First and foremost, let's understand what an eating disorder really is:
An eating disorder is a mental health condition characterized by abnormal and harmful eating behaviors. It involves a distorted perception of body weight, shape, and food, leading to severe disturbances in eating habits. Eating disorders can have serious physical and emotional consequences, and often require professional treatment involving therapy, medical monitoring, and nutritional support to promote recovery and overall well-being.
1. Anorexia nervosa
Anorexia nervosa is likely the most well-known eating disorder.
It generally develops during adolescence or young adulthood and tends to affect more women than men.
People with anorexia generally view themselves as overweight, even if they’re dangerously underweight. They tend to constantly monitor their weight, avoid eating certain types of foods, and severely restrict their calorie intake.
Common symptoms of anorexia nervosa include:
very restricted eating patterns
intense fear of gaining weight or persistent behaviors to avoid gaining weight, despite being underweight
a relentless pursuit of thinness and unwillingness to maintain a healthy weight
a heavy influence of body weight or perceived body shape on self-esteem
a distorted body image, including denial of being seriously underweight
2. Bulimia nervosa
Bulimia nervosa is another well-known eating disorder.
Like anorexia, bulimia tends to develop during adolescence and early adulthood and appears to be less common among men than women.
People with bulimia frequently eat unusually large amounts of food in a specific period of time.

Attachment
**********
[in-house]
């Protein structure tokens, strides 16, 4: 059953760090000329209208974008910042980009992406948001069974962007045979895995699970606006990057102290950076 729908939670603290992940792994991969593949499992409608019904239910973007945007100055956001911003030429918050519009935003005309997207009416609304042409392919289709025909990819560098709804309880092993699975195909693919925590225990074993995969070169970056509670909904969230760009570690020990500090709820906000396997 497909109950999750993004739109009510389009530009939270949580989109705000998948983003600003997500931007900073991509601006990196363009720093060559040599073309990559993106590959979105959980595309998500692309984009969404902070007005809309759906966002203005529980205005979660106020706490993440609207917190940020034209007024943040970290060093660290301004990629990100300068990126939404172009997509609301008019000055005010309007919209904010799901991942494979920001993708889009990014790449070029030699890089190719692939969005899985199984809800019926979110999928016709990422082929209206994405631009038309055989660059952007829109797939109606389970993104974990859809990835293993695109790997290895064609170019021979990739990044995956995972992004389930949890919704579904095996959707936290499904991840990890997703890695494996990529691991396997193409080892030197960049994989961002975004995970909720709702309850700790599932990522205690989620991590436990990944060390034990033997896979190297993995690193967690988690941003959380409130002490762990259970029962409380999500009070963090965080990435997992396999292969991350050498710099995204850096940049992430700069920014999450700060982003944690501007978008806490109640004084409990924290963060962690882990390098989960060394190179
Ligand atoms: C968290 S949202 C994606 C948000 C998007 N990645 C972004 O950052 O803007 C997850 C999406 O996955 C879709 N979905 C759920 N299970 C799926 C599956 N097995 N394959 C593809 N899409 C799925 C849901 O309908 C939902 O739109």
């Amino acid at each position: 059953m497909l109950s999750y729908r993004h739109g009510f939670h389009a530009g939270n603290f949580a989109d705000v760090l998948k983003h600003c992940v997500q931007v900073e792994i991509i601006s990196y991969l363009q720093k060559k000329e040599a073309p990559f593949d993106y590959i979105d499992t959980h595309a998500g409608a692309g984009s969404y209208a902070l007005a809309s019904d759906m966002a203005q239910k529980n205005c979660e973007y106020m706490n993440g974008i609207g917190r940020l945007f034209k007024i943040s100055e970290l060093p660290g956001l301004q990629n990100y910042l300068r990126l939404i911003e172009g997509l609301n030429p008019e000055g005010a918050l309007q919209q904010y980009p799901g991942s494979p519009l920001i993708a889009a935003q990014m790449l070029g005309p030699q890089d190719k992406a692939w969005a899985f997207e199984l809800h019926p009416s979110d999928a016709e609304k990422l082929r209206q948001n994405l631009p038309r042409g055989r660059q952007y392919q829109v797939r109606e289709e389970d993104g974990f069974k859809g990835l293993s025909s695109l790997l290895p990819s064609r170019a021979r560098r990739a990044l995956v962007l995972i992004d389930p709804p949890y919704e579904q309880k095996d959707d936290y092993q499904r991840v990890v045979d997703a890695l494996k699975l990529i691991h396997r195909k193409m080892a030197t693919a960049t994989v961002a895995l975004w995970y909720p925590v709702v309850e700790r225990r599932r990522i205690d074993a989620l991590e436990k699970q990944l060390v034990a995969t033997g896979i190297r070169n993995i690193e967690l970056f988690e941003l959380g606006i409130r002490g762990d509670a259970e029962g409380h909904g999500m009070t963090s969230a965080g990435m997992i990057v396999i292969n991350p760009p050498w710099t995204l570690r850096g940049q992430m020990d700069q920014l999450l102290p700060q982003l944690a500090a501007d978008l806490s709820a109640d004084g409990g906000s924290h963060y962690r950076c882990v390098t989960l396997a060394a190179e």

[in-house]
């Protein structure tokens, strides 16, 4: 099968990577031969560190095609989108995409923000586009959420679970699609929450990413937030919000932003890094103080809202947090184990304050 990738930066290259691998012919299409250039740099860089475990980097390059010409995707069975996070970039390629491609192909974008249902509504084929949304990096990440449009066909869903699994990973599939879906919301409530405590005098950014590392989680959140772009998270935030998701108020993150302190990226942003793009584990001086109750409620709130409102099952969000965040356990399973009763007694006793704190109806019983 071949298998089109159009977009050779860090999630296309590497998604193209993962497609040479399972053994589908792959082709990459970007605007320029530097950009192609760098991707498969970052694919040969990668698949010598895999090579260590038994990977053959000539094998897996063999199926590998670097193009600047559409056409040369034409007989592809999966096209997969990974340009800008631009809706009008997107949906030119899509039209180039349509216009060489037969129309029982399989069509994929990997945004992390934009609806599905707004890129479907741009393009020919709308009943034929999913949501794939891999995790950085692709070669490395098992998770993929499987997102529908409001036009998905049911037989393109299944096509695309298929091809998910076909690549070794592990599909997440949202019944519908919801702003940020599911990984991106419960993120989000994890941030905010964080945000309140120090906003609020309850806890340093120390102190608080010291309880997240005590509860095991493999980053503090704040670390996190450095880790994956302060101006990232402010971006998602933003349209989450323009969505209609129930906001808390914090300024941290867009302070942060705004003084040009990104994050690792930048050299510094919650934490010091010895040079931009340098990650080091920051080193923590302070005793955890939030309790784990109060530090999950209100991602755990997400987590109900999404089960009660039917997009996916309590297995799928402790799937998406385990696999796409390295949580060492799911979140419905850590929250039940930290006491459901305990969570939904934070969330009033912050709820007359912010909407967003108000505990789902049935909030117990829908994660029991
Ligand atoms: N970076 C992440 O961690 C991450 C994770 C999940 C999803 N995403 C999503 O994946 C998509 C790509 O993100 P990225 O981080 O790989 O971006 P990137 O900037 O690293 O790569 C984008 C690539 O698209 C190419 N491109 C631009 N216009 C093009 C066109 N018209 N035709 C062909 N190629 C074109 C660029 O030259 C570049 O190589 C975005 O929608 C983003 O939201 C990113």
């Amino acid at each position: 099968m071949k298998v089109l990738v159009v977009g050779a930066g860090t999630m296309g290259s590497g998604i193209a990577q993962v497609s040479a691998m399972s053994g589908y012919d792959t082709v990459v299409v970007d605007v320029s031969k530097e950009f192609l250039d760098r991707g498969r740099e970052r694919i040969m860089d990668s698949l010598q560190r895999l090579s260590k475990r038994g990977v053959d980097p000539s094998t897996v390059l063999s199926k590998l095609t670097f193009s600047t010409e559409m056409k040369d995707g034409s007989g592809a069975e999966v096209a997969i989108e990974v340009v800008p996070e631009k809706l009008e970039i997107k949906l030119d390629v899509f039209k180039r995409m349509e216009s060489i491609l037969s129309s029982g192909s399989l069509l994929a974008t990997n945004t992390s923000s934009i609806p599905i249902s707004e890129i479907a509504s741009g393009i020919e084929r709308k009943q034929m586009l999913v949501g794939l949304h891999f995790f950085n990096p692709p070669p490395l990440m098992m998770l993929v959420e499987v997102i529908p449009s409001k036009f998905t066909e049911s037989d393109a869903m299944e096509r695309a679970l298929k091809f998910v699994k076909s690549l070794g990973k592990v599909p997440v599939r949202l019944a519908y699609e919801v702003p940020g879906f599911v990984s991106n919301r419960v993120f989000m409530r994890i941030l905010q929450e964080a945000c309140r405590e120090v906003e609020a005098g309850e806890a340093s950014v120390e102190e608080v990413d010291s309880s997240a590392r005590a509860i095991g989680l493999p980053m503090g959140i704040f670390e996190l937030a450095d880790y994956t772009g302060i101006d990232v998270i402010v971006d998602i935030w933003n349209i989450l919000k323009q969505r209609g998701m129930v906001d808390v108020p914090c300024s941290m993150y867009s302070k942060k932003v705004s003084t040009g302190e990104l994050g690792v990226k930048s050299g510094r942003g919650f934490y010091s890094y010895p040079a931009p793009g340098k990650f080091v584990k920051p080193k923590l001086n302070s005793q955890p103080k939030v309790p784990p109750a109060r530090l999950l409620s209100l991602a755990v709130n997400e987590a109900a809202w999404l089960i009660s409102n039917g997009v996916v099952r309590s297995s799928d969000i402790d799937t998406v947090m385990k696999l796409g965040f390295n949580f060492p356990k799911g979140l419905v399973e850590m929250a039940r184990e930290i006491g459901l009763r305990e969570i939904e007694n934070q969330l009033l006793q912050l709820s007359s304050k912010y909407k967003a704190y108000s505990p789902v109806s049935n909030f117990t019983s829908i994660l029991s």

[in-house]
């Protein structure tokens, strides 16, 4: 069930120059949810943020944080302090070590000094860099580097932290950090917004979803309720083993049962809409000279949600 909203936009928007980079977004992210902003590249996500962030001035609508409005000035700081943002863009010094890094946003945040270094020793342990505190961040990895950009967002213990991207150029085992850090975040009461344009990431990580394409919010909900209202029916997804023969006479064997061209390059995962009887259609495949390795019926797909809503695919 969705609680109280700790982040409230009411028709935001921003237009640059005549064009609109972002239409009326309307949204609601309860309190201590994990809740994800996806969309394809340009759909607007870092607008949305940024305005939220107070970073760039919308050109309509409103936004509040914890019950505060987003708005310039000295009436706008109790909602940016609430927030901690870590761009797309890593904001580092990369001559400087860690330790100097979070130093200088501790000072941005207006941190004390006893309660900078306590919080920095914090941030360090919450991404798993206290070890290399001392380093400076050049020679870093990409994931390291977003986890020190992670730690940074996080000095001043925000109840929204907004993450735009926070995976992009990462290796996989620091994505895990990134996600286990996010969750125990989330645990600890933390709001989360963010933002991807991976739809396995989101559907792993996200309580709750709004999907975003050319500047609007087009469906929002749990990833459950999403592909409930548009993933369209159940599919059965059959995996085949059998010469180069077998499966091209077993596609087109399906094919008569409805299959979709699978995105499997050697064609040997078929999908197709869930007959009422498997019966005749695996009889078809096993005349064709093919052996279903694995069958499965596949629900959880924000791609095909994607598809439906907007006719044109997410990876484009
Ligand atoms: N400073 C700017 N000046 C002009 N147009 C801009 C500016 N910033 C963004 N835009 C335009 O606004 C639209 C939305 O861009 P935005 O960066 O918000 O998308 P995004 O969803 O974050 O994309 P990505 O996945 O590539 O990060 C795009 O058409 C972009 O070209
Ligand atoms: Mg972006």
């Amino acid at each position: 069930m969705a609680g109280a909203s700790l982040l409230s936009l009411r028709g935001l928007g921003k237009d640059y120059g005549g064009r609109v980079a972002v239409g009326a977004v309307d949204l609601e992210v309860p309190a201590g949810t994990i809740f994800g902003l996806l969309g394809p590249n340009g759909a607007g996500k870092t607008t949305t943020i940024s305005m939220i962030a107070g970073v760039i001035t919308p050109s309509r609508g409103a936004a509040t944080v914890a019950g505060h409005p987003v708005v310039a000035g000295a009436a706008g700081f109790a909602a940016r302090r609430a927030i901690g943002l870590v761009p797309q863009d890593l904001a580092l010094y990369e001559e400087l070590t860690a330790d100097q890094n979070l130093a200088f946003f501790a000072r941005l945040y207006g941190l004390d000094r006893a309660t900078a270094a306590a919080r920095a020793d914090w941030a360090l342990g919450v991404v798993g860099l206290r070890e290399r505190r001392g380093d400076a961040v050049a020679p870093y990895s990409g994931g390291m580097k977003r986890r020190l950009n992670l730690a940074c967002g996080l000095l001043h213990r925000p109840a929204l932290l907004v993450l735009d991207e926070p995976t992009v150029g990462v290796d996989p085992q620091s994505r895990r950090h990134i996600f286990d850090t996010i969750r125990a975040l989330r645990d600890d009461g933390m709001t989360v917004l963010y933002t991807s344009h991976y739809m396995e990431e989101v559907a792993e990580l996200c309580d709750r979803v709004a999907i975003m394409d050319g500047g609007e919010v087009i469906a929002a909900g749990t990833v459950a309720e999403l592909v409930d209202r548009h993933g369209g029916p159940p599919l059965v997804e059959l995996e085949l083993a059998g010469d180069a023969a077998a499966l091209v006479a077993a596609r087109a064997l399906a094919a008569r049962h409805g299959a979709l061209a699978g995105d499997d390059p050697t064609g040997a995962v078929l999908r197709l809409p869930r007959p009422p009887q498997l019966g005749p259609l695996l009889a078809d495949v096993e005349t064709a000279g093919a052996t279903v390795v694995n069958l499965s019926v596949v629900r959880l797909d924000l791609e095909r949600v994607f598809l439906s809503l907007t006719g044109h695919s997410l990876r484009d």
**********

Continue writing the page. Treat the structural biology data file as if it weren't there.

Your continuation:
Common symptoms of bulimia nervosa include:
recurrent episodes of binge eating with a feeling of lack of control
recurrent episodes of inappropriate purging behaviors to prevent weight gain
self-esteem overly influenced by body shape and weight
a fear of gaining weight, despite having a typical weight
3. Binge eating disorder
Binge eating disorder is the most prevalent form of eating disorder and one of the most common chronic illnesses among adolescents.
It typically begins during adolescence and early adulthood, although it can develop later on.
Common symptoms of binge eating disorder include:
eating large amounts of food rapidly, in secret, and until uncomfortably full, despite not feeling hungry
feeling a lack of control during episodes of binge eating
feelings of distress, such as shame, disgust, or guilt, when thinking about the binge eating behavior
no use of purging behaviors, such as calorie restriction, vomiting, excessive exercise, or laxative or diuretic use, to compensate for the binge eating
4. Avoidant/restrictive food intake disorder
Avoidant/restrictive food intake disorder (ARFID) is a new name for an old disorder.
The term has replaced the term “feeding disorder of infancy and early childhood,” a diagnosis previously reserved for children under age 7.
Individuals with this disorder experience disturbed eating due to either a lack of interest in eating or a distaste for certain smells, tastes, colors, textures, or temperatures.
Common symptoms of ARFID include:
avoidance or restriction of food intake that prevents the person from eating enough calories or nutrients
eating habits that interfere with typical social functions, such as eating with others
weight loss or poor development for age and height
nutrient deficiencies or dependence on supplements or tube feeding
It’s important to note that ARFID goes beyond common behaviors such as picky eating in toddlers or lower food intake in older adults.
The above symptoms cannot diagnose whether one has an eating disorder or not, to further understand symptoms you should consult your therapist of psychiatrist.